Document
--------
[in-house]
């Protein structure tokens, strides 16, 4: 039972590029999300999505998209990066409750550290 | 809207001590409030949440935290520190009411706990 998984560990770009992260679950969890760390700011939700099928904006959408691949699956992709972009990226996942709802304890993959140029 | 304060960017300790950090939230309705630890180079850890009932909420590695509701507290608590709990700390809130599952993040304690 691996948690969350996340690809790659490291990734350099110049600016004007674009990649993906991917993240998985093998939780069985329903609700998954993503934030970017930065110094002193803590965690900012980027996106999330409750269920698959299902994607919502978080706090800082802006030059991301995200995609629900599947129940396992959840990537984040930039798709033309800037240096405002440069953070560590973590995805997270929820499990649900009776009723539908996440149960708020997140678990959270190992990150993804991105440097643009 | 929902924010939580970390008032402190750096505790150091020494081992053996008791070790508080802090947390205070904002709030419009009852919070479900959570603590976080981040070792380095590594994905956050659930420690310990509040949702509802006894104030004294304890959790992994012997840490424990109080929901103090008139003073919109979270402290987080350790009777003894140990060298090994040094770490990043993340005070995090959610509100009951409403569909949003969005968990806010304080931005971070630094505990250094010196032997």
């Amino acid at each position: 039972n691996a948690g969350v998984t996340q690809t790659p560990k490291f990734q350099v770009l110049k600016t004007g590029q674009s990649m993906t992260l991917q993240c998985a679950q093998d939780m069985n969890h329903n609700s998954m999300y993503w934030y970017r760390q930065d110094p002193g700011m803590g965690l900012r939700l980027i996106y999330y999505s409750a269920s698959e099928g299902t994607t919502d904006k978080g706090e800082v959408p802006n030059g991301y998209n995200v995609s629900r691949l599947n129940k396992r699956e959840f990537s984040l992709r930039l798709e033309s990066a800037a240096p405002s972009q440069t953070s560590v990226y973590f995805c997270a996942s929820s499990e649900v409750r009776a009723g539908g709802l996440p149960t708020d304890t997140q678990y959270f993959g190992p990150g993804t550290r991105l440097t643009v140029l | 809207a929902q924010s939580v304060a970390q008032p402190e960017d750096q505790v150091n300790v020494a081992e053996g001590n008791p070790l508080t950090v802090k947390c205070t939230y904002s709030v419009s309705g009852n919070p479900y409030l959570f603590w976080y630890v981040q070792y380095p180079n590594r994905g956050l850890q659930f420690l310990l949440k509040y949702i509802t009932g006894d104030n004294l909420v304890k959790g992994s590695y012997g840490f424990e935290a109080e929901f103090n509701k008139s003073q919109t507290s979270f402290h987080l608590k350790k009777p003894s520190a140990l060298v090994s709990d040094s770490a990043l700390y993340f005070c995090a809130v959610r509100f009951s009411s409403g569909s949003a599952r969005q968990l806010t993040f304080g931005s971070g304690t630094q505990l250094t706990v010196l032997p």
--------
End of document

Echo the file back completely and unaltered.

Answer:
[in-house]
């Protein structure tokens, strides 16, 4: 039972590029999300999505998209990066409750550290 | 809207001590409030949440935290520190009411706990 998984560990770009992260679950969890760390700011939700099928904006959408691949699956992709972009990226996942709802304890993959140029 | 304060960017300790950090939230309705630890180079850890009932909420590695509701507290608590709990700390809130599952993040304690 691996948690969350996340690809790659490291990734350099110049600016004007674009990649993906991917993240998985093998939780069985329903609700998954993503934030970017930065110094002193803590965690900012980027996106999330409750269920698959299902994607919502978080706090800082802006030059991301995200995609629900599947129940396992959840990537984040930039798709033309800037240096405002440069953070560590973590995805997270929820499990649900009776009723539908996440149960708020997140678990959270190992990150993804991105440097643009 | 929902924010939580970390008032402190750096505790150091020494081992053996008791070790508080802090947390205070904002709030419009009852919070479900959570603590976080981040070792380095590594994905956050659930420690310990509040949702509802006894104030004294304890959790992994012997840490424990109080929901103090008139003073919109979270402290987080350790009777003894140990060298090994040094770490990043993340005070995090959610509100009951409403569909949003969005968990806010304080931005971070630094505990250094010196032997």
């Amino acid at each position: 039972n691996a948690g969350v998984t996340q690809t790659p560990k490291f990734q350099v770009l110049k600016t004007g590029q674009s990649m993906t992260l991917q993240c998985a679950q093998d939780m069985n969890h329903n609700s998954m999300y993503w934030y970017r760390q930065d110094p002193g700011m803590g965690l900012r939700l980027i996106y999330y999505s409750a269920s698959e099928g299902t994607t919502d904006k978080g706090e800082v959408p802006n030059g991301y998209n995200v995609s629900r691949l599947n129940k396992r699956e959840f990537s984040l992709r930039l798709e033309s990066a800037a240096p405002s972009q440069t953070s560590v990226y973590f995805c997270a996942s929820s499990e649900v409750r009776a009723g539908g709802l996440p149960t708020d304890t997140q678990y959270f993959g190992p990150g993804t550290r991105l440097t643009v140029l | 809207a929902q924010s939580v304060a970390q008032p402190e960017d750096q505790v150091n300790v020494a081992e053996g001590n008791p070790l508080t950090v802090k947390c205070t939230y904002s709030v419009s309705g009852n919070p479900y409030l959570f603590w976080y630890v981040q070792y380095p180079n590594r994905g956050l850890q659930f420690l310990l949440k509040y949702i509802t009932g006894d104030n004294l909420v304890k959790g992994s590695y012997g840490f424990e935290a109080e929901f103090n509701k008139s003073q919109t507290s979270f402290h987080l608590k350790k009777p003894s520190a140990l060298v090994s709990d040094s770490a990043l700390y993340f005070c995090a809130v959610r509100f009951s009411s409403g569909s949003a599952r969005q968990l806010t993040f304080g931005s971070g304690t630094q505990l250094t706990v010196l032997p």